John Smith was not the most important figure in the early years of Jamestown. Pocahontas’ husband, John Rolfe, was the man who made Jamestown into a viable colony. For years after its founding settlers came to Jamestown, attracted by the vast amounts of land. England’s had belonged to the nobility for centuries, meaning most people either farmed someone else’s land or moved to town looking for work. America, however, had land for everyone.
People did get land in the Jamestown area, but that did not mean they knew what to do with it. Wave after wave of settlers came to Jamestown and struggled to survive and create self-sustaining farms. John Rolfe receives credit for creating a product that saved Jamestown.
When Columbus landed in Cuba he found the natives smoking tobacco. The Caribbean strain of tobacco was taken back to Europe and became popular among the economic and social elites. Smoking is in many ways the same as lighting money on fire, and it was a luxury for those who could afford it and desirable for everyone else. The Powhatan Indians in Virginia also grew tobacco, but it was too harsh for the English to smoke. Rolfe brought seeds from the sweeter Caribbean strain and produced a strain that the English would smoke and could grow in the climate and soil of Virginia.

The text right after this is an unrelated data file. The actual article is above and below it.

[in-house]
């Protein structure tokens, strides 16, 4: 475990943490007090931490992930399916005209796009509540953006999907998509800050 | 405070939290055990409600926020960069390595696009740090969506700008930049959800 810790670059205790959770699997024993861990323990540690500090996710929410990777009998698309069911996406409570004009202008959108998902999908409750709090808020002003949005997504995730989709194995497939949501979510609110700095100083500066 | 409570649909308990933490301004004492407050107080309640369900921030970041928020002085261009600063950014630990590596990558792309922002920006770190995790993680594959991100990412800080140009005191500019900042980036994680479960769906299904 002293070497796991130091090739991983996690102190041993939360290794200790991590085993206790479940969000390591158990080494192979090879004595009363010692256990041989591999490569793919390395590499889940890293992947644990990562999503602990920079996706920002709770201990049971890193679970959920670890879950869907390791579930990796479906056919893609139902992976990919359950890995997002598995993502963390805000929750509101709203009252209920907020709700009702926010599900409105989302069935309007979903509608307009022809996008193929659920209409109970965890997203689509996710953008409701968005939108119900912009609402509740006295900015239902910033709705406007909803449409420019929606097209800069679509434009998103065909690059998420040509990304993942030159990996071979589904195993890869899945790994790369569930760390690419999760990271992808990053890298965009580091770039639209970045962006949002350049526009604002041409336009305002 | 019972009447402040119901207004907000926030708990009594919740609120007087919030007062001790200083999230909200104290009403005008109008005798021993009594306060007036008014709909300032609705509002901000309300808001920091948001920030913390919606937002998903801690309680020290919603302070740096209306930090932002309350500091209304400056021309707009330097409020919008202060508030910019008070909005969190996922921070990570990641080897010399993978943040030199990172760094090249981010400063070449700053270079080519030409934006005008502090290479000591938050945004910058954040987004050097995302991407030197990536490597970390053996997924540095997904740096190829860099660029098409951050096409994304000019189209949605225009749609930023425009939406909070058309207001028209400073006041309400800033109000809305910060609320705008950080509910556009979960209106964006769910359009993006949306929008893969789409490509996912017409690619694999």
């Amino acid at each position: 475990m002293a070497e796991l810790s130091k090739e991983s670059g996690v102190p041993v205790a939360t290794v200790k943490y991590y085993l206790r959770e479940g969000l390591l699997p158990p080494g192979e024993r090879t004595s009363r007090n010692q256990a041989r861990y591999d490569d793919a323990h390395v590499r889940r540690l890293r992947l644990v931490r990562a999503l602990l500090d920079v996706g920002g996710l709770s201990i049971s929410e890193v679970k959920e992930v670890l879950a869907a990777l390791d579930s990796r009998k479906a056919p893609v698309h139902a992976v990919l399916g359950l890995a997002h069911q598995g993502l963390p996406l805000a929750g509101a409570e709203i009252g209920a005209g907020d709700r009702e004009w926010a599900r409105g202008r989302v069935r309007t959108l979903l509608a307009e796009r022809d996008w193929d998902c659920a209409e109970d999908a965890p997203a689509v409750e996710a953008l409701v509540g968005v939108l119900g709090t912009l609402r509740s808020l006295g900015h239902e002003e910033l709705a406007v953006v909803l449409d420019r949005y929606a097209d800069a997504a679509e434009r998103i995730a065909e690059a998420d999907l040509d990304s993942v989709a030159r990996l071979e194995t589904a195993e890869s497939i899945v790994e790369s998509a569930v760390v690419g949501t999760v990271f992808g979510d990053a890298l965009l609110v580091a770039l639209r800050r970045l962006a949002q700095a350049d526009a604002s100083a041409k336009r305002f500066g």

In 1612, the Virginia Company began exporting Rolfe’s tobacco, and Jamestown had a reliable cash crop that is still a major product of Virginia. Life was still a struggle for settlers, but they knew how to make a living. The company owned the colony, and it needed to recruit more settlers to grow more tobacco and make more money for the company. Rolfe and Pocahontas travelled to England, where she died, to show their success and encourage more settlement.
Editors Note: Travis Childs is a history instructor at Cameron University in Lawton, Okla. He is a graduate of Midway High School and lives in Bluegrove. He is currently president of the Clay County Historical Society.